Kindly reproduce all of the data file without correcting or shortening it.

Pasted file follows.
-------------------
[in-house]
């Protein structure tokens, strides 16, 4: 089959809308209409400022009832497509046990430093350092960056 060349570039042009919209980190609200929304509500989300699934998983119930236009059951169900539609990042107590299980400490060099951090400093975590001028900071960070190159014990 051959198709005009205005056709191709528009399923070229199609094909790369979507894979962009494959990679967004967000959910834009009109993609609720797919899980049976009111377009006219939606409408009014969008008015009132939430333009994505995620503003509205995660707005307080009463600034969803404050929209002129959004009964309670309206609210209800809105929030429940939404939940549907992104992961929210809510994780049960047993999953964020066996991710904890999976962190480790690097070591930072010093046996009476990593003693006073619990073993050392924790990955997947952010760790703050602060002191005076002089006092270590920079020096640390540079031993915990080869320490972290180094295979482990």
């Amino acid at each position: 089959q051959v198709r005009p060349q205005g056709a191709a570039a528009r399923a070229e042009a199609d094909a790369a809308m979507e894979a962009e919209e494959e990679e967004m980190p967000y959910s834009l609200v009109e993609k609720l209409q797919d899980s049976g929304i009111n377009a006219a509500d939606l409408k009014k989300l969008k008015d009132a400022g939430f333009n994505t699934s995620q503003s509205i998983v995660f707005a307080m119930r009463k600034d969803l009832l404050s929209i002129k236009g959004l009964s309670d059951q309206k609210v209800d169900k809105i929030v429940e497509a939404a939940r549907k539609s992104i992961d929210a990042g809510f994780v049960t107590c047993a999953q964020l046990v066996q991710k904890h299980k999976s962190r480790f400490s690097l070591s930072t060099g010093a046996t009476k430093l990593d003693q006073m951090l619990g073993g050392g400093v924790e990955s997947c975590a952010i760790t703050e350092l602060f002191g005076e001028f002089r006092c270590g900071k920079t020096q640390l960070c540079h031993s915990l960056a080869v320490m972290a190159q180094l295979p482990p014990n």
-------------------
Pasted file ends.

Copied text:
[in-house]
């Protein structure tokens, strides 16, 4: 089959809308209409400022009832497509046990430093350092960056 060349570039042009919209980190609200929304509500989300699934998983119930236009059951169900539609990042107590299980400490060099951090400093975590001028900071960070190159014990 051959198709005009205005056709191709528009399923070229199609094909790369979507894979962009494959990679967004967000959910834009009109993609609720797919899980049976009111377009006219939606409408009014969008008015009132939430333009994505995620503003509205995660707005307080009463600034969803404050929209002129959004009964309670309206609210209800809105929030429940939404939940549907992104992961929210809510994780049960047993999953964020066996991710904890999976962190480790690097070591930072010093046996009476990593003693006073619990073993050392924790990955997947952010760790703050602060002191005076002089006092270590920079020096640390540079031993915990080869320490972290180094295979482990």
């Amino acid at each position: 089959q051959v198709r005009p060349q205005g056709a191709a570039a528009r399923a070229e042009a199609d094909a790369a809308m979507e894979a962009e919209e494959e990679e967004m980190p967000y959910s834009l609200v009109e993609k609720l209409q797919d899980s049976g929304i009111n377009a006219a509500d939606l409408k009014k989300l969008k008015d009132a400022g939430f333009n994505t699934s995620q503003s509205i998983v995660f707005a307080m119930r009463k600034d969803l009832l404050s929209i002129k236009g959004l009964s309670d059951q309206k609210v209800d169900k809105i929030v429940e497509a939404a939940r549907k539609s992104i992961d929210a990042g809510f994780v049960t107590c047993a999953q964020l046990v066996q991710k904890h299980k999976s962190r480790f400490s690097l070591s930072t060099g010093a046996t009476k430093l990593d003693q006073m951090l619990g073993g050392g400093v924790e990955s997947c975590a952010i760790t703050e350092l602060f002191g005076e001028f002089r006092c270590g900071k920079t020096q640390l960070c540079h031993s915990l960056a080869v320490m972290a190159q180094l295979p482990p014990n």